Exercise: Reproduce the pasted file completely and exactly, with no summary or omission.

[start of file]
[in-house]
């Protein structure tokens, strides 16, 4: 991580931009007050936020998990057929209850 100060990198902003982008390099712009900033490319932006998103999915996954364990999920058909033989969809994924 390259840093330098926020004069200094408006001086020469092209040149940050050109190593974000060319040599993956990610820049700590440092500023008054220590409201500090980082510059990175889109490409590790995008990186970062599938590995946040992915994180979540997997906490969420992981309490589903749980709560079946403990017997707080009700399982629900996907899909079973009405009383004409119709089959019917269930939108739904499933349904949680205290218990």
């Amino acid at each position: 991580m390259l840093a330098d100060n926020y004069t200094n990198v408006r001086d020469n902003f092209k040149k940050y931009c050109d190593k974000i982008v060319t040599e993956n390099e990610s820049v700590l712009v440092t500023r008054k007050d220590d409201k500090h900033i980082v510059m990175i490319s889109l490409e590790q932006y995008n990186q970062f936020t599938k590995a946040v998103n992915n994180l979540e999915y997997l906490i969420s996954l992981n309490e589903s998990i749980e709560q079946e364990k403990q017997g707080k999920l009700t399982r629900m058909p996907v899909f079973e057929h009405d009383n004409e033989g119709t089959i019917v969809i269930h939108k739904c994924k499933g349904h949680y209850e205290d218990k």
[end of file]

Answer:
[in-house]
């Protein structure tokens, strides 16, 4: 991580931009007050936020998990057929209850 100060990198902003982008390099712009900033490319932006998103999915996954364990999920058909033989969809994924 390259840093330098926020004069200094408006001086020469092209040149940050050109190593974000060319040599993956990610820049700590440092500023008054220590409201500090980082510059990175889109490409590790995008990186970062599938590995946040992915994180979540997997906490969420992981309490589903749980709560079946403990017997707080009700399982629900996907899909079973009405009383004409119709089959019917269930939108739904499933349904949680205290218990």
């Amino acid at each position: 991580m390259l840093a330098d100060n926020y004069t200094n990198v408006r001086d020469n902003f092209k040149k940050y931009c050109d190593k974000i982008v060319t040599e993956n390099e990610s820049v700590l712009v440092t500023r008054k007050d220590d409201k500090h900033i980082v510059m990175i490319s889109l490409e590790q932006y995008n990186q970062f936020t599938k590995a946040v998103n992915n994180l979540e999915y997997l906490i969420s996954l992981n309490e589903s998990i749980e709560q079946e364990k403990q017997g707080k999920l009700t399982r629900m058909p996907v899909f079973e057929h009405d009383n004409e033989g119709t089959i019917v969809i269930h939108k739904c994924k499933g349904h949680y209850e205290d218990k």